Haegue Yang: Tracing Movement review

Art
4 out of 5 stars
Haegue Yang: Tracing Movement review
Installation view of 'Haegue Yang: Tightrope Walking and Its Wordless Shadow', La Triennale di Milano, Italy, 2018 Photo: Masiar Pasquali. Image courtesy of Fondazione Furla and La Triennale di Milano

Time Out says

4 out of 5 stars

In April 2018, the media flocked to a historic meeting between the leaders of North and South Korea. Part-way through, the two men requested privacy. As they went to chat, the remaining journalists kept their recording equipment whirring. This is what it picked up: birdsong.

This alternative version of political tweeting is now chirruping out of speakers at the South London Gallery as part of Haegue Yang’s ‘Tracing Movement’. The show brings together several different wall-based or sculptural projects by Yang, who’s getting a major exhibition at Tate St Ives next year.

The works hanging up include the ‘Trustworthies’ series, collages of graph paper, envelopes, shiny foil and other bits and pieces. In their geometry and angular patterning, they’re not a million miles away from the Emma Kunz works currently on show at the Serpentine.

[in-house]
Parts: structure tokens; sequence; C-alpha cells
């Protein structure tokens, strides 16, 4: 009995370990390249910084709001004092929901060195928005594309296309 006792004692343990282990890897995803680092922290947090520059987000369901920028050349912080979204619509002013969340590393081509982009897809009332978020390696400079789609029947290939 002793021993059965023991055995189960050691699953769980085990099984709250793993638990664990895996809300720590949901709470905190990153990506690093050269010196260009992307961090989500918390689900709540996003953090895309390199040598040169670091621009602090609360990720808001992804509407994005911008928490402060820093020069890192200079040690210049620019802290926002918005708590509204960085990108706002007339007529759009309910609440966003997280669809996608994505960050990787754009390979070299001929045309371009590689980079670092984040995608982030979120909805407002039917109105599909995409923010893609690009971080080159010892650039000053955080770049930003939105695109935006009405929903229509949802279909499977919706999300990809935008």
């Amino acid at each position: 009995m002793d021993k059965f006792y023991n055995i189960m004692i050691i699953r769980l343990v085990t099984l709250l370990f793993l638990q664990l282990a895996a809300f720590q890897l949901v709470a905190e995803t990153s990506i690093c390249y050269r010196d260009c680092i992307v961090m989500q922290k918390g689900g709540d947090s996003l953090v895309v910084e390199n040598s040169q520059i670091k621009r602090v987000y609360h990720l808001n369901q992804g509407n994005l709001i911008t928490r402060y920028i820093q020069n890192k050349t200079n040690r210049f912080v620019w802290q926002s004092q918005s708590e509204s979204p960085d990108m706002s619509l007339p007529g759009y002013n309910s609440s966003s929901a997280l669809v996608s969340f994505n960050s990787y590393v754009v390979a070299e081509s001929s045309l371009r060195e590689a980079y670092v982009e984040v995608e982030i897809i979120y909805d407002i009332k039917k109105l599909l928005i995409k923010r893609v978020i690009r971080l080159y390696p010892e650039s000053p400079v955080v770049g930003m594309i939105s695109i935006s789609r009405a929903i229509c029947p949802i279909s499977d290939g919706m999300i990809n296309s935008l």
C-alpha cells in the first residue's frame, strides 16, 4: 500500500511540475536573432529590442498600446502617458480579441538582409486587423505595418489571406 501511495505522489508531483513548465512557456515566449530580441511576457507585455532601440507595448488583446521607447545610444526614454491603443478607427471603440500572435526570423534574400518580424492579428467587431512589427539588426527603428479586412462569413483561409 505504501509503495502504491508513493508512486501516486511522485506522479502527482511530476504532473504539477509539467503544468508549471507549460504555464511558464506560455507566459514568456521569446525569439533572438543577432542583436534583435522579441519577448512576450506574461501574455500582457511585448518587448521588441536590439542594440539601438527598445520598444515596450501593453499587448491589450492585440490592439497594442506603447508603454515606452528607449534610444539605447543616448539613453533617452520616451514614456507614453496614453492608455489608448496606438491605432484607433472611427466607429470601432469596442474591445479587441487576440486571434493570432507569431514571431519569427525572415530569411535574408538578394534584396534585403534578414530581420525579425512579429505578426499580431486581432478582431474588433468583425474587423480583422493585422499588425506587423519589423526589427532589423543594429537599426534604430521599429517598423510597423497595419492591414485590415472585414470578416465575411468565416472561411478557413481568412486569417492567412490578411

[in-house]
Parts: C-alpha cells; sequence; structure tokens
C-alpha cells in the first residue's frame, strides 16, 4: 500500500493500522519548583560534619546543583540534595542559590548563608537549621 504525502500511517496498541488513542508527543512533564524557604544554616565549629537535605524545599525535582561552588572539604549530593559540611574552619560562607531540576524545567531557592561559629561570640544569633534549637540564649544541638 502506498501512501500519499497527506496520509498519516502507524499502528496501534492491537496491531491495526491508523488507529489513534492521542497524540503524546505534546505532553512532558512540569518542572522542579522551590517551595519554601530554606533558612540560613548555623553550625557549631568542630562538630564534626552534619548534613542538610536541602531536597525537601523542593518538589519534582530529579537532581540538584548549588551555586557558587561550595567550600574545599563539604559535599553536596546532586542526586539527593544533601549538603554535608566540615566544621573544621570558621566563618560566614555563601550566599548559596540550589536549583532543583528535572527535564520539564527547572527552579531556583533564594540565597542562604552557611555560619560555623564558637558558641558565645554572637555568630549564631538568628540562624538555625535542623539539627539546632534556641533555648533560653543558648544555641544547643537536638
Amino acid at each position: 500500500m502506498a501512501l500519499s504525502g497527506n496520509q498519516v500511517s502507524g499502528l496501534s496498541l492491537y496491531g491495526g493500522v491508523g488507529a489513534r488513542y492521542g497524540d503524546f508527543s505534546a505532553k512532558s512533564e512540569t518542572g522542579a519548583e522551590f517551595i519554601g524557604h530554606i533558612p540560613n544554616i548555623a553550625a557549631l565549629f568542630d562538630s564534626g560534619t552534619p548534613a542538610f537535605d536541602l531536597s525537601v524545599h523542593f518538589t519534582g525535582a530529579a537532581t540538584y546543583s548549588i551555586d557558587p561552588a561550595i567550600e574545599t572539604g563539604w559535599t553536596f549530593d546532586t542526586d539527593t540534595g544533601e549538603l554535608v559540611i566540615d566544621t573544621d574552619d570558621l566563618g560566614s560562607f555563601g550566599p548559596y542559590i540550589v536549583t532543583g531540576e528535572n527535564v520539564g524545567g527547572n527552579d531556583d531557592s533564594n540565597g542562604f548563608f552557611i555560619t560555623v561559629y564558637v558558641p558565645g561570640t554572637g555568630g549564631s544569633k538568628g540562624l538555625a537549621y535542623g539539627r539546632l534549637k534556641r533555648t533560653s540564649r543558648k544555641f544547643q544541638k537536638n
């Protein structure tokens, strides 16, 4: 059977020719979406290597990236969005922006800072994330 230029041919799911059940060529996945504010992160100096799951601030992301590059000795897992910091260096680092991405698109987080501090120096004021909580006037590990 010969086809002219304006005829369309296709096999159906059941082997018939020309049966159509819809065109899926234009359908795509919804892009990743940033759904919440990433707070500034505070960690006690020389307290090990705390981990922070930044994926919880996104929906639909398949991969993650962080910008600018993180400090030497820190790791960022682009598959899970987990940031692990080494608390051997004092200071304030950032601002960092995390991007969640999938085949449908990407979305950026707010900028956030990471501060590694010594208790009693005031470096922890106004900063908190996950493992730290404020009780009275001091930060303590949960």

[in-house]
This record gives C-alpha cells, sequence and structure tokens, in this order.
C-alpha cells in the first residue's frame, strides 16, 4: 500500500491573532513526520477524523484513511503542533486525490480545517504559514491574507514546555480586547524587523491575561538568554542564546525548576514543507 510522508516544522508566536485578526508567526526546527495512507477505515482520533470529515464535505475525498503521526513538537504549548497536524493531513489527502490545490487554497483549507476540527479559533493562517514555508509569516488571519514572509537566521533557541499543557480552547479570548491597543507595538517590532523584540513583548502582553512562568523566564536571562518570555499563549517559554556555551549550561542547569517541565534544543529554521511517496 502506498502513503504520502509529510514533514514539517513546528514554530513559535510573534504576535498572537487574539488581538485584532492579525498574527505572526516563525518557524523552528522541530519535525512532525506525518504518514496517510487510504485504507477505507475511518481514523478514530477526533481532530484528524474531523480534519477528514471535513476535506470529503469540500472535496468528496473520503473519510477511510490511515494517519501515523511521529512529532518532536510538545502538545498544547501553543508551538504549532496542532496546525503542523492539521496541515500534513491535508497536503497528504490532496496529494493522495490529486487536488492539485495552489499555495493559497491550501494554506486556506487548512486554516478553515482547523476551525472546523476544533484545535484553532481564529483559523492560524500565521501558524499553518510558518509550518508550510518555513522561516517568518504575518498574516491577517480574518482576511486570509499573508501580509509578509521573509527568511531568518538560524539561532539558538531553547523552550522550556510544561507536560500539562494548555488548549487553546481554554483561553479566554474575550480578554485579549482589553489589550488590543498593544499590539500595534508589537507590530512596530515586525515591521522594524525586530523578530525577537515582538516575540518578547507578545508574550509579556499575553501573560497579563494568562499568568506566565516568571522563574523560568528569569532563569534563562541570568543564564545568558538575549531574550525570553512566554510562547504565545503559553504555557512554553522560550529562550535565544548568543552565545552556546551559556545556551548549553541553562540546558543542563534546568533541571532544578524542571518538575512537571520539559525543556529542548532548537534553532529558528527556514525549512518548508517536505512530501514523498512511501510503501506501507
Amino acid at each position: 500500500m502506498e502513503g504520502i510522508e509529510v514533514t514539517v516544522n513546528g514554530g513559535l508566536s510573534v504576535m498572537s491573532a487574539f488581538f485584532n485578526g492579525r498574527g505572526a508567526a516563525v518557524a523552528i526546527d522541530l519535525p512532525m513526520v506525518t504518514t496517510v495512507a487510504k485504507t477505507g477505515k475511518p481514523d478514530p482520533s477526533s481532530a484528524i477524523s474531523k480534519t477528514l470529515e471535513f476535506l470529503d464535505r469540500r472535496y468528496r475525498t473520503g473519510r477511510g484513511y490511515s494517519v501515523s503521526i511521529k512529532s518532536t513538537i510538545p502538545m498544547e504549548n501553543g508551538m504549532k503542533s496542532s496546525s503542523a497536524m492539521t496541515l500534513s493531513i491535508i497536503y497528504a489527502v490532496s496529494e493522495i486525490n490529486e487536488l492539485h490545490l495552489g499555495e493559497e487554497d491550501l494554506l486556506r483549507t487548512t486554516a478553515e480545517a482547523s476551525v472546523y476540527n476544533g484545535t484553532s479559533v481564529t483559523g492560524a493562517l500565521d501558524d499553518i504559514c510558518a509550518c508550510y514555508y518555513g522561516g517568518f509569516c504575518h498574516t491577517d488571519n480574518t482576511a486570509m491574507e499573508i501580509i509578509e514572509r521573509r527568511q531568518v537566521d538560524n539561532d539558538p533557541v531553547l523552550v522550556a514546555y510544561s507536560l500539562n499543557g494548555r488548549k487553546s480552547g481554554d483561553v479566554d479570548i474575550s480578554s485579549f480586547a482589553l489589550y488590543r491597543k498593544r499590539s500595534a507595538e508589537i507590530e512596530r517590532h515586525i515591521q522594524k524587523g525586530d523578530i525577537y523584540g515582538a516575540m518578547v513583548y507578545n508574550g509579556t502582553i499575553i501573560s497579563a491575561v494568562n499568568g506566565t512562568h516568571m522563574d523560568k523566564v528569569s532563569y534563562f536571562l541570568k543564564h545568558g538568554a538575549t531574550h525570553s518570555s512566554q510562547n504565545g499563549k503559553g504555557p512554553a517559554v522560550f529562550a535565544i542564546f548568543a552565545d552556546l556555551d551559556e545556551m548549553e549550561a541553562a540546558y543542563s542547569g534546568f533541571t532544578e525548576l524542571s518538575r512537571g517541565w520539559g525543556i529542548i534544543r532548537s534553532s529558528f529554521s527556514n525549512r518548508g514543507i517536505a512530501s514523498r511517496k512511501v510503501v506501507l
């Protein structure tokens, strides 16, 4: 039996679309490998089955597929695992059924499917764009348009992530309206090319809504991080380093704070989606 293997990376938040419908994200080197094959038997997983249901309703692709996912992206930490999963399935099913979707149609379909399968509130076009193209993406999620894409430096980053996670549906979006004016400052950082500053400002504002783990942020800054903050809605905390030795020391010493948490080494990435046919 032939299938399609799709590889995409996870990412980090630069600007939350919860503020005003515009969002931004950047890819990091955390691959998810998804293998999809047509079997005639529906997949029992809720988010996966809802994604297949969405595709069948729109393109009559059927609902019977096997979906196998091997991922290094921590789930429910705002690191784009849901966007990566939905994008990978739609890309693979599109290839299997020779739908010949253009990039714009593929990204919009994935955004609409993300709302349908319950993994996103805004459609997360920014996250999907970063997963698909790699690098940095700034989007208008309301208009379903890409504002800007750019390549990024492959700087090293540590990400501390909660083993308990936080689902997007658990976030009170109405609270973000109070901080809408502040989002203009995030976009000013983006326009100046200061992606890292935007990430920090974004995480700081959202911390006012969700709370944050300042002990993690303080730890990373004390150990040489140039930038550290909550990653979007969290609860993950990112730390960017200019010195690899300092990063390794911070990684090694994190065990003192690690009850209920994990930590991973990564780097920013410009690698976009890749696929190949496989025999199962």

There’s also the ‘Carsick Drawings’, wiggly lines made in an attempt to draw while in a car, and the ‘Cutting Board Prints’, created from the juice of various veg and spices on sale in Singapore.

At the centre are two large sculptures made out of black metal, coloured venetian blinds and dangling strips of bells. At set times each day, ‘Sonic Dress Vehicle – Hulky Head’ and ‘Sonic Dress Vehicle – Bulky Bird’ are ‘activated’. Meaning two SLG assistants get inside them and push the wheeled creations around the space.

It’s a disparate collection of artworks but somehow it all makes sense when seen together, especially if you deliberately stop your brain from uselessly screeching: ‘But what does it all MEAN?!’ and instead just go with what it all looks like.

The ‘link’ between the artworks is the idea of pattern, the type of infinitely repeating pattern shown in nature documentaries when the camera zooms in on a flower to show how the structure of each daisy is as complex but regulated as an Escher staircase.

Because of this, it makes you tune into the beauty of repetition and predictability, and how it underpins things that simply look, or sound, pretty on the surface. A bit like that birdsong, really.

By: Rosemary Waugh

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